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Clouds - When the Storm Clouds Gather

By Ashleylister @ashleylister
Clouds - When the Storm Clouds Gather
Living over a Blackpool Promenade pub in the mid-sixties was wonderful and the ever-changing views from the front windows never lost their fascination for any of us. My mother, when she wasn’t busy, sat in the bay window of our living room, often accompanied by my nanna, a frequent visitor. My father kept a pair of binoculars on the window sill and liked to look at the horizon on a clear day.
I sat with my mother one sunny day, nothing special, just watching holiday-makers on the sands. It was full of deck-chairs, wind-breakers and families having fun.
“They will be coming off the beach in a minute.”I remember my mother saying. She told me to look at the clouds coming in with the tide, how they were darkening. The horizon had vanished into the blur of gray and dusky pink that was moving closer until it covered the sun and what was left of blue sky. A rumble of thunder was followed by huge raindrops. People on the beach made haste to gather their belongings and make a run for shelter. Some dashed under South Pier, but they would have to move again as the tide came in. Mum and I watched the lightning fill the sky like electric charges breaking the clouds, and the rain, now heavy, sweeping across the promenade, not a soul in sight.
Many years later I recognised the same cloud formation. We were having a family holiday in Pembrokeshire, my husband and I with our two young children. Between Saundersfoot and Amroth there is a lovely stretch of beach and rock pools at Wiseman’s Bridge, so called because of the small, stone built bridge over the stream of fresh water filtering from the land to the sea. There were toilets nearby, a shop for ice creams and always somewhere to park. The only down-side was clambering over unstable rocks to get on to the beach or down the concrete path on the other side of the bridge carrying picnic, towels, fishing nets, buckets and spades and our beach tent. My husband and I would struggle to feed the flexible poles through the correct channels in the beach tent, especially if it was breezy, but when it was finished and anchored with rocks, it was perfect. I’m sure modern day versions are simpler, but those days are gone. We were all in or close to the tent, tucking into our picnic when I noticed the clouds on the horizon and wondered how long we had before the rain would arrive. Should we pack up and go to the car taking into account getting across the rocks again, or all four of us huddle together in the tent with the open side fully zipped up? I’ve got a feeling that we did both, on separate occasions. I’ll have to ask the kids.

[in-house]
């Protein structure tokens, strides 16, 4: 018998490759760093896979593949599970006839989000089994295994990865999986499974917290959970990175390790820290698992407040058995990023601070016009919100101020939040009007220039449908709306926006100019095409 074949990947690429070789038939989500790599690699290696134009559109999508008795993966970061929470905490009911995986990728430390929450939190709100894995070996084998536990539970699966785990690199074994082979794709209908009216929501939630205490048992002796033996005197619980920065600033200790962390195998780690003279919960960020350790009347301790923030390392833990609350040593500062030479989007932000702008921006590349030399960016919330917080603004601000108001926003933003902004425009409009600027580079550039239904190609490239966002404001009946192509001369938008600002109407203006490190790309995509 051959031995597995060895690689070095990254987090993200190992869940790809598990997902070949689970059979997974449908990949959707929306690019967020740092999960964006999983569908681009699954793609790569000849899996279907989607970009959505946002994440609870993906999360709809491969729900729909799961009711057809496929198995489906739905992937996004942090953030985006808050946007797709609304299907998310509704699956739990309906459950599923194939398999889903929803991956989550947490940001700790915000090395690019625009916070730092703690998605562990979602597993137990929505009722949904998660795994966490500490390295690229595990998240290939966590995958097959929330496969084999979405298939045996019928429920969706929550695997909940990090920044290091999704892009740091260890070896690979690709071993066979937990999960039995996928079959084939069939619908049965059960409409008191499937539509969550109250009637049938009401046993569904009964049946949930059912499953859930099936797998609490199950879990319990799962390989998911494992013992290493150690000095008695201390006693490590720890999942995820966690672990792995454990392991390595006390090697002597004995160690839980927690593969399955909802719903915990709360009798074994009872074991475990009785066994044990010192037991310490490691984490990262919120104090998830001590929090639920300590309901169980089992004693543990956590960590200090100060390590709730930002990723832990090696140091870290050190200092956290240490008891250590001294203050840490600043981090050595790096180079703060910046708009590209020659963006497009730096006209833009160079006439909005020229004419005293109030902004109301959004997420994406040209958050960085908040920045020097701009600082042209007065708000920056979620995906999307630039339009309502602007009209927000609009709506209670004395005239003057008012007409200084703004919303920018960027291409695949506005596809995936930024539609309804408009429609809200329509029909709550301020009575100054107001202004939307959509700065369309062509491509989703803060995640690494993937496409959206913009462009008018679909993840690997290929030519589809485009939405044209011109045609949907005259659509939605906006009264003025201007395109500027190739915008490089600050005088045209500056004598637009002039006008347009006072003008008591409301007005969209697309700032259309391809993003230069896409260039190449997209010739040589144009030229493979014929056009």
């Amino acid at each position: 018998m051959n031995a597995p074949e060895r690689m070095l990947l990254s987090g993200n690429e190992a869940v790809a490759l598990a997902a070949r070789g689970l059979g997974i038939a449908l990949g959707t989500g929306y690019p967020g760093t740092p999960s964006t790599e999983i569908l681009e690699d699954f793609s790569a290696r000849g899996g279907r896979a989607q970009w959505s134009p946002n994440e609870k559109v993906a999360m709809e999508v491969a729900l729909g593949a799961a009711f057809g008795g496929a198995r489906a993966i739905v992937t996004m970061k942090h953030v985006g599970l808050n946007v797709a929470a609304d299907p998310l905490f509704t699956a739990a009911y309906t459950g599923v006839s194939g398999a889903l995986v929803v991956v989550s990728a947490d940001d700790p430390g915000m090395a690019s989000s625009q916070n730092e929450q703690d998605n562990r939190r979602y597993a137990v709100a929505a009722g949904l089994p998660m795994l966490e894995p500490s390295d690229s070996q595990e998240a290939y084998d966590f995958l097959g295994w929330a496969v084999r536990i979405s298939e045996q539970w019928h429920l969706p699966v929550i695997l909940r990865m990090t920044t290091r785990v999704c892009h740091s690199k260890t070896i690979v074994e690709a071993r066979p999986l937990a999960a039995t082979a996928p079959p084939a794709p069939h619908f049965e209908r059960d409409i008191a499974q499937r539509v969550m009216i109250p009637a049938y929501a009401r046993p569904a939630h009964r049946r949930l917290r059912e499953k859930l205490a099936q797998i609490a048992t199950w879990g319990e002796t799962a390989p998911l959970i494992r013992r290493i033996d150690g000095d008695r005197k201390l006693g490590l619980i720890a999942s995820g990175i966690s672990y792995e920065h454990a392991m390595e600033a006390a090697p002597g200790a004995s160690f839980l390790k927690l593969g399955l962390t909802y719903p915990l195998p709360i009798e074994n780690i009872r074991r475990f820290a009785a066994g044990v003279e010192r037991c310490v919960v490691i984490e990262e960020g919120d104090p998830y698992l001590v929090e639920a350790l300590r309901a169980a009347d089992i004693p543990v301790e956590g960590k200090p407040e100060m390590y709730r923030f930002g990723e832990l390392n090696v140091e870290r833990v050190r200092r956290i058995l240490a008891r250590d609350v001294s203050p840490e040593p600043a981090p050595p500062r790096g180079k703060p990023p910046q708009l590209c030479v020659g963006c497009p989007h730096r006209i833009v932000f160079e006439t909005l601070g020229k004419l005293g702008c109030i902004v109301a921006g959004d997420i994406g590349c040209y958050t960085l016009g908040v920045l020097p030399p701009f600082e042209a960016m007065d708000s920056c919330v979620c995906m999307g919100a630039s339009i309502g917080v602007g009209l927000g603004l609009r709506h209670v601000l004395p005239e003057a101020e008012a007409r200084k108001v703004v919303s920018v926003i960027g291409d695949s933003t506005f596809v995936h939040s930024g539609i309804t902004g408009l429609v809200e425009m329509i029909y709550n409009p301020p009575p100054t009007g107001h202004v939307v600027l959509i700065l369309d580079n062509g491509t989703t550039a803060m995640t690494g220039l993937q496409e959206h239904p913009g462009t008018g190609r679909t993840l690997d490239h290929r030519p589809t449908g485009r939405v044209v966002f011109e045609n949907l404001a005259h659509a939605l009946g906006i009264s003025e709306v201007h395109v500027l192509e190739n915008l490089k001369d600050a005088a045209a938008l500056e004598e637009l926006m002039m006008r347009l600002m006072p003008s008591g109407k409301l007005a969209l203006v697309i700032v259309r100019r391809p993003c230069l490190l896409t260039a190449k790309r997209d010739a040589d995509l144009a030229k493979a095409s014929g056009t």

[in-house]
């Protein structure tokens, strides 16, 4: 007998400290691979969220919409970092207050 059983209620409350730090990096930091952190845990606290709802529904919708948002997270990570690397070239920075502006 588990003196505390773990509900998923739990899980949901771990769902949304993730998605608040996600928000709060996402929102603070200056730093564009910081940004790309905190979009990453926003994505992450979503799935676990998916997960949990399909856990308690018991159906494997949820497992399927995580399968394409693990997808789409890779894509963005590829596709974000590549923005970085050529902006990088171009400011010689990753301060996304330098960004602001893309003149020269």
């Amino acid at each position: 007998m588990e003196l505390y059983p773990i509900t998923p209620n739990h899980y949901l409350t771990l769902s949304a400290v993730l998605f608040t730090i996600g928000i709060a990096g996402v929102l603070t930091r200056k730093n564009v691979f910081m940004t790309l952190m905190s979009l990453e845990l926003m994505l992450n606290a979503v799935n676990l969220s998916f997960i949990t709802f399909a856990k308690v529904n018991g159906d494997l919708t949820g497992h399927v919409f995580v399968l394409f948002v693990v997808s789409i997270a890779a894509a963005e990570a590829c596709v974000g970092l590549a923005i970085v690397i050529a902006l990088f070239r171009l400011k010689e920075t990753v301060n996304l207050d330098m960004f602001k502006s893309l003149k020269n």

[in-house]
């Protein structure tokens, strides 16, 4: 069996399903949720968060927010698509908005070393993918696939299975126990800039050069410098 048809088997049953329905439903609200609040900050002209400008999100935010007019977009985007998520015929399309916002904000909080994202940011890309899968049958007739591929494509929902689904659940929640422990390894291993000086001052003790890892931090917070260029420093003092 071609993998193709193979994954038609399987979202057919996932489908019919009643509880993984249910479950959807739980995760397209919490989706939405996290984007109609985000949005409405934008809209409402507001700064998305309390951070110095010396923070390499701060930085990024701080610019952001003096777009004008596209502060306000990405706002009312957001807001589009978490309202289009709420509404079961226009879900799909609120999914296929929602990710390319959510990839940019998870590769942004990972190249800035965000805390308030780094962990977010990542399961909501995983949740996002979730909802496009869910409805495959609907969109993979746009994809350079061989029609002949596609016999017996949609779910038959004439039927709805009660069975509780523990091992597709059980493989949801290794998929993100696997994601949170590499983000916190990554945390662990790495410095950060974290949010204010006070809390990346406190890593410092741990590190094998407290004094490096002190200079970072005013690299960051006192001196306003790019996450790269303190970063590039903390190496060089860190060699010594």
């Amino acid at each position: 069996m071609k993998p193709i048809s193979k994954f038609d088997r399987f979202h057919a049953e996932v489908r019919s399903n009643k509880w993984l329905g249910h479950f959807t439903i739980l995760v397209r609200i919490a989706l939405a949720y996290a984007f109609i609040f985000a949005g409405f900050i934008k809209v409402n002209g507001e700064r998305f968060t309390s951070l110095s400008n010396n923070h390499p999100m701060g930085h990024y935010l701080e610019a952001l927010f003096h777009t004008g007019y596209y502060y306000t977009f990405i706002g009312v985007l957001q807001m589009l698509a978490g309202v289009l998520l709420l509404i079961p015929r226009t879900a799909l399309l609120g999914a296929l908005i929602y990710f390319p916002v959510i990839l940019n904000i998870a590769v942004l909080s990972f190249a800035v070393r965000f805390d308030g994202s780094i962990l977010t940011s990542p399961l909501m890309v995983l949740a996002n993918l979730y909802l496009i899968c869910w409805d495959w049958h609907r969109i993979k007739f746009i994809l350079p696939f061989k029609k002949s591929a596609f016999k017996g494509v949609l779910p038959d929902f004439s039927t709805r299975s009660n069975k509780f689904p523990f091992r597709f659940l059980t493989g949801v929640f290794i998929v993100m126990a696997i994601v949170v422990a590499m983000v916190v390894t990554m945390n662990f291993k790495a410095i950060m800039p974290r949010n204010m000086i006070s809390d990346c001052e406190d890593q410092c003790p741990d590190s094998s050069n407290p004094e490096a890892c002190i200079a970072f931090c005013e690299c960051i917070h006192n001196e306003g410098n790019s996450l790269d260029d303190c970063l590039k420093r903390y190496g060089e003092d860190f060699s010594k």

It’s lovely to lie back on the ground and watch the sky on a summer’s day. Imagine being up there, floating on one of those fluffy, feathery, cotton-wool clouds, just resting.
Looking down on clouds is an enchanting sight, too. Natural beauty.   Two choices of poem,   Dylan Thomas   Shall gods be said to thump the clouds
When clouds are cursed by thunder,
Be said to weep when weather howls?
Shall rainbows be their tunics' colour?
When it is rain where are the gods?
Shall it be said they sprinkle water
From garden cans, or free the floods?
Shall it be said that, venuswise,
An old god's dugs are pressed and pricked,
The wet night scolds me like a nurse?
It shall be said that gods are stone.
Shall a dropped stone drum on the ground,
Flung gravel chime? Let the stones speak
With tongues that talk all tongues.
    and Emily Dickinson    The sky is low, the clouds are mean,    A traveling flake of snow    Across a barn or through a rut    Debates if it will go.      A narrow wind complains all day    How some one treated him;    Nature, like us, is sometimes caught    Without her diadem.     Thanks for reading, Pam x      
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